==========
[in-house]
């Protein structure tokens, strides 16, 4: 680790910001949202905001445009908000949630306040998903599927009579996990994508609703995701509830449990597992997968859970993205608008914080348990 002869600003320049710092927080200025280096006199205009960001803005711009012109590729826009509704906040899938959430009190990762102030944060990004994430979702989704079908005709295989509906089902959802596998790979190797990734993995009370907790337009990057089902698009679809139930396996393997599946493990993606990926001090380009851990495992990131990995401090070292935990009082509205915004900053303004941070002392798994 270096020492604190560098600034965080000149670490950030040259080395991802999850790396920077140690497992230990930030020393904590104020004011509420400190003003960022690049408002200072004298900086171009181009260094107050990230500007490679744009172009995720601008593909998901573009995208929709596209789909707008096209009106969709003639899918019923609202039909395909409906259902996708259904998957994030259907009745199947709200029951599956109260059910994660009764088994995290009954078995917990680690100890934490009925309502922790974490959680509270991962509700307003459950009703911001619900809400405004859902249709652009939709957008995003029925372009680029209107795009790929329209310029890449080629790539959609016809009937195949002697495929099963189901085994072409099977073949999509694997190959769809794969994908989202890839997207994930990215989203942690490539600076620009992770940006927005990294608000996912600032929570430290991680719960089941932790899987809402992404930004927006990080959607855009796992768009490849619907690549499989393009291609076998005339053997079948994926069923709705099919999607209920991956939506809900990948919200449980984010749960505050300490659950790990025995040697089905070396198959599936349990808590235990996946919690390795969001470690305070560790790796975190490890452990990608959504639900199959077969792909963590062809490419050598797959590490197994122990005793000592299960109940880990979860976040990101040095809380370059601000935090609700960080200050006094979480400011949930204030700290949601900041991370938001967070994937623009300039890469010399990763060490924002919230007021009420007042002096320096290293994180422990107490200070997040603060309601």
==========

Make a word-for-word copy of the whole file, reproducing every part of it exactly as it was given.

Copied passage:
[in-house]
């Protein structure tokens, strides 16, 4: 680790910001949202905001445009908000949630306040998903599927009579996990994508609703995701509830449990597992997968859970993205608008914080348990 002869600003320049710092927080200025280096006199205009960001803005711009012109590729826009509704906040899938959430009190990762102030944060990004994430979702989704079908005709295989509906089902959802596998790979190797990734993995009370907790337009990057089902698009679809139930396996393997599946493990993606990926001090380009851990495992990131990995401090070292935990009082509205915004900053303004941070002392798994 270096020492604190560098600034965080000149670490950030040259080395991802999850790396920077140690497992230990930030020393904590104020004011509420400190003003960022690049408002200072004298900086171009181009260094107050990230500007490679744009172009995720601008593909998901573009995208929709596209789909707008096209009106969709003639899918019923609202039909395909409906259902996708259904998957994030259907009745199947709200029951599956109260059910994660009764088994995290009954078995917990680690100890934490009925309502922790974490959680509270991962509700307003459950009703911001619900809400405004859902249709652009939709957008995003029925372009680029209107795009790929329209310029890449080629790539959609016809009937195949002697495929099963189901085994072409099977073949999509694997190959769809794969994908989202890839997207994930990215989203942690490539600076620009992770940006927005990294608000996912600032929570430290991680719960089941932790899987809402992404930004927006990080959607855009796992768009490849619907690549499989393009291609076998005339053997079948994926069923709705099919999607209920991956939506809900990948919200449980984010749960505050300490659950790990025995040697089905070396198959599936349990808590235990996946919690390795969001470690305070560790790796975190490890452990990608959504639900199959077969792909963590062809490419050598797959590490197994122990005793000592299960109940880990979860976040990101040095809380370059601000935090609700960080200050006094979480400011949930204030700290949601900041991370938001967070994937623009300039890469010399990763060490924002919230007021009420007042002096320096290293994180422990107490200070997040603060309601």